How new prompting techniques increase LLM accuracy in financial applications

Our mission at ModuleQ is to help professionals achieve their goals by using state-of-the-art AI. We believe that the better AI understands your professional priorities, the more effectively it can help you achieve them. Large Language Models (LLMs) are the most dramatic advance in AI technology in decades, so we're keenly interested in how we can use LLMs to enhance the performance of ModuleQ’s Unprompted AI. Can LLMs enable AI systems like ours to achieve a deeper, more accurate understanding of your work?

The tendency of LLMs to respond eloquently to almost any question creates an impression of deep understanding. Unfortunately, it's not always clear whether that understanding is accurate, because LLMs are known to “hallucinate,” that is, to generate output that while statistically probable, turns out to be factually incorrect. Our research team recently set out to investigate LLM performance in the context of investment banking work. Specifically, they studied the ability of LLMs to understand analytical questions precisely and give complete, accurate answers.

This blog post summarizes the researchers’ key findings. More detail is available in their paper “Can LLMs answer investment banking questions?” The research team presented the paper at the AAAI-MAKE Symposium at Stanford University last month.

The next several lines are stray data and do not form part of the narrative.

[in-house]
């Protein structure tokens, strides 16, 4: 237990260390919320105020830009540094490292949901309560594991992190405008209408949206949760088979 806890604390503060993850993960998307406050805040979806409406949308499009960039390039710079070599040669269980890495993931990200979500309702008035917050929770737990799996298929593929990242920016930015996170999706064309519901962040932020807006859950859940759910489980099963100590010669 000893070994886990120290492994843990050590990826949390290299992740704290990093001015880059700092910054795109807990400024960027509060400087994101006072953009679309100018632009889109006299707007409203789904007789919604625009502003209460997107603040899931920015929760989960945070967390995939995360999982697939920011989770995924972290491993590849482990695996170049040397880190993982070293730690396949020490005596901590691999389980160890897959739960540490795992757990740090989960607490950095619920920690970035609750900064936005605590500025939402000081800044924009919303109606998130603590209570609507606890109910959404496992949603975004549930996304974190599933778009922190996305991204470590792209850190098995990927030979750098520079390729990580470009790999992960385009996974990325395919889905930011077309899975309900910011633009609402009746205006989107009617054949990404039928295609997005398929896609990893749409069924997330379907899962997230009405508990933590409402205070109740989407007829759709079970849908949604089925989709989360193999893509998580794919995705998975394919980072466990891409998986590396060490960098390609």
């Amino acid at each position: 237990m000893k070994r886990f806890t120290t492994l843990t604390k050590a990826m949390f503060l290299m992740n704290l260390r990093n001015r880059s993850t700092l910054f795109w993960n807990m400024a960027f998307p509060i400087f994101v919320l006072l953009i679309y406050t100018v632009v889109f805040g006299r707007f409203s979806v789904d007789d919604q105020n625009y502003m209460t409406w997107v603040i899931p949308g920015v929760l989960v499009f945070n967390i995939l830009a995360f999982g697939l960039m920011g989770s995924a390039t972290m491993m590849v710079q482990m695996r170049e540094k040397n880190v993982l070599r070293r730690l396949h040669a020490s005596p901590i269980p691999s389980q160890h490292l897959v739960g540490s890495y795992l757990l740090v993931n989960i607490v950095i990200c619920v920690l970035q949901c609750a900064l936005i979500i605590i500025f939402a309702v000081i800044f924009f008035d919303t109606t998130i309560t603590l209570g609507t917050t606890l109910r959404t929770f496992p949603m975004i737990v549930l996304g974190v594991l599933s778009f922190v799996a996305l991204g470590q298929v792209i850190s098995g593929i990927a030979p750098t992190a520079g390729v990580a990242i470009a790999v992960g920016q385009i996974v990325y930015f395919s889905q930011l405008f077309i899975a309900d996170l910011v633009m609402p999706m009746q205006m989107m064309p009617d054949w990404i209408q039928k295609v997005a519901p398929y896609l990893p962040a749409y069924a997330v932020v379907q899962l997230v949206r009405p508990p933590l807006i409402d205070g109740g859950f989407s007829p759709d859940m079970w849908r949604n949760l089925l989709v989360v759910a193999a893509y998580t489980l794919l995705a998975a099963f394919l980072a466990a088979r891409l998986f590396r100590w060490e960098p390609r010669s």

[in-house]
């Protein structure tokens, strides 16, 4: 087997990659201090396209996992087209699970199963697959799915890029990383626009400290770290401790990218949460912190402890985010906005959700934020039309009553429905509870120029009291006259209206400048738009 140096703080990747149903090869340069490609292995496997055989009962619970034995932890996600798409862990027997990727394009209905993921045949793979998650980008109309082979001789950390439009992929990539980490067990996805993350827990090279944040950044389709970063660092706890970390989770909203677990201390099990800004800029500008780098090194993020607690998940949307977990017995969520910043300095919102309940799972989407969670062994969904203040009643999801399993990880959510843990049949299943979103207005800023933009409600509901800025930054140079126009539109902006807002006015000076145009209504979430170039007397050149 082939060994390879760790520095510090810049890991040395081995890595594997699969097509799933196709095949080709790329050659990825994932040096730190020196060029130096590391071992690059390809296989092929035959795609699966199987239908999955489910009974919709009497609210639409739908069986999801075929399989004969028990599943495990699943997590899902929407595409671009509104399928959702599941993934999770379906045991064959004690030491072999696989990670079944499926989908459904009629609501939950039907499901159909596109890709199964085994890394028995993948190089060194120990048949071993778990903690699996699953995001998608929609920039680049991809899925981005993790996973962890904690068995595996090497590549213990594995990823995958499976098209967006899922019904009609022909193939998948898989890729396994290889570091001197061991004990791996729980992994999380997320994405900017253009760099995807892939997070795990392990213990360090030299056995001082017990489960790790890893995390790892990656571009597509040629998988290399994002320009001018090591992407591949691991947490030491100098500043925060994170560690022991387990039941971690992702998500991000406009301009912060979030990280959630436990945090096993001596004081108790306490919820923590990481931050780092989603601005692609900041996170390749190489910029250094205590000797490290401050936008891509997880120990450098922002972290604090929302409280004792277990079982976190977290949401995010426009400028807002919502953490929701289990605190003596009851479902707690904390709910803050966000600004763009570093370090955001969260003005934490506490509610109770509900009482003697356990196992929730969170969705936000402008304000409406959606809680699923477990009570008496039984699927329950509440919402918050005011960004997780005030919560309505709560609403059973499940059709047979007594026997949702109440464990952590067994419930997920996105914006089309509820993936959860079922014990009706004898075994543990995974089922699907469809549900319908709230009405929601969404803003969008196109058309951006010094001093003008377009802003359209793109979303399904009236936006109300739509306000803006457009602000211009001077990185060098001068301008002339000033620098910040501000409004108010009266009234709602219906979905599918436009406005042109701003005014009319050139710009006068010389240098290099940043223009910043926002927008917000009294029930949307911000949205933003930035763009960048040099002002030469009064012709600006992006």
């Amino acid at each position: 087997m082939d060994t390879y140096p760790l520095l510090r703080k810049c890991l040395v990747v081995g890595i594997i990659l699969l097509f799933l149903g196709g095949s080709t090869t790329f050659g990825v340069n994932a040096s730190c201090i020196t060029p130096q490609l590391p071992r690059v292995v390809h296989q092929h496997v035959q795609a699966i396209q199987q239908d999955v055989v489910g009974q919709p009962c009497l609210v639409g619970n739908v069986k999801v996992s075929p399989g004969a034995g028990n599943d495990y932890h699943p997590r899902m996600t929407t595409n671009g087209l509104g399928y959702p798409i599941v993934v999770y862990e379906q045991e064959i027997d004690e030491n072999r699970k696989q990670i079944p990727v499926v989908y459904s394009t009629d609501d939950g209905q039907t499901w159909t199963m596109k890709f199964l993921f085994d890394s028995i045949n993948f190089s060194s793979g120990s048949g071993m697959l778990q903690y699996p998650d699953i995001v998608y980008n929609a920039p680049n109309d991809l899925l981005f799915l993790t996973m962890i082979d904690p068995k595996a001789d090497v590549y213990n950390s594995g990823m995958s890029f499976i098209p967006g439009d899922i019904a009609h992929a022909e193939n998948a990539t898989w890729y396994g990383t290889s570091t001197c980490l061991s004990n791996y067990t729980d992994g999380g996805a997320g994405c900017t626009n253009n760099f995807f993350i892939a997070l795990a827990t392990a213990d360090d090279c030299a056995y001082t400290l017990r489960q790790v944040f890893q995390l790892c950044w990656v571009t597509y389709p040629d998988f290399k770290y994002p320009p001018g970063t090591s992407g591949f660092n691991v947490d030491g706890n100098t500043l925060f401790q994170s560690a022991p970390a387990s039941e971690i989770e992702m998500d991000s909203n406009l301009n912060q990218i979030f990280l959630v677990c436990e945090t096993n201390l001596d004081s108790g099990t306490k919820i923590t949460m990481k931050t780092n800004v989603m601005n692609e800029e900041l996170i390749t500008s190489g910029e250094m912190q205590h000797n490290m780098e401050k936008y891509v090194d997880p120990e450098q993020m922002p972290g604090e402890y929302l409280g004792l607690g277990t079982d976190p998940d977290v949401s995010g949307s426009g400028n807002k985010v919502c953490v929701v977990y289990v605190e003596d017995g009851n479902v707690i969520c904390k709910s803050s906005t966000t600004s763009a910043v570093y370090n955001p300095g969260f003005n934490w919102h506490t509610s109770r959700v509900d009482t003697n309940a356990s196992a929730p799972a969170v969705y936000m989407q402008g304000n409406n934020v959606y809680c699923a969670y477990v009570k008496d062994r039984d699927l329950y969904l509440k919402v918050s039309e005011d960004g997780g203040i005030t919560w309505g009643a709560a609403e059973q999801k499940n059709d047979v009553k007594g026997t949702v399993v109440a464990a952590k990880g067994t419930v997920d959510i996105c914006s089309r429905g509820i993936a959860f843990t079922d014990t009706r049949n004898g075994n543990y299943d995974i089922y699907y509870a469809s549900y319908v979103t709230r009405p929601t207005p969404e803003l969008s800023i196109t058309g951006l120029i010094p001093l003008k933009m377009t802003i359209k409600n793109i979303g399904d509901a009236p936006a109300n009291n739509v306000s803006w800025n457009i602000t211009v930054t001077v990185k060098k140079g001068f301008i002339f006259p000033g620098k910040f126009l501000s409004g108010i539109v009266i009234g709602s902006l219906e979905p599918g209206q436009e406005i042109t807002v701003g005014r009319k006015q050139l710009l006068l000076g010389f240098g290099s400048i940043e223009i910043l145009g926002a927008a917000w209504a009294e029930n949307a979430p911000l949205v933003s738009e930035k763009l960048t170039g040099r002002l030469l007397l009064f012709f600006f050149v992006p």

LLM performance fell far short of our expectations

The first research question was simple: how accurately do state-of-the-art LLMs understand basic analytical tasks that are common in the world of investment banking? The researchers developed a benchmark consisting of 16 relatively straightforward questions of the kind that a senior banker might ask an analyst, expecting a quick and accurate response. For example: how many companies did Microsoft acquire between 2014 and 2016, what was the total value of those acquisitions, how many of the targets were headquartered in a particular country, and which of the acquisitions were in a particular industry such as security or gaming? The researchers then asked mainstream LLMs and LLM-integrated search experiences, such as GPT-4, Microsoft Bing, and Google Generative Search Experience, to answer these questions.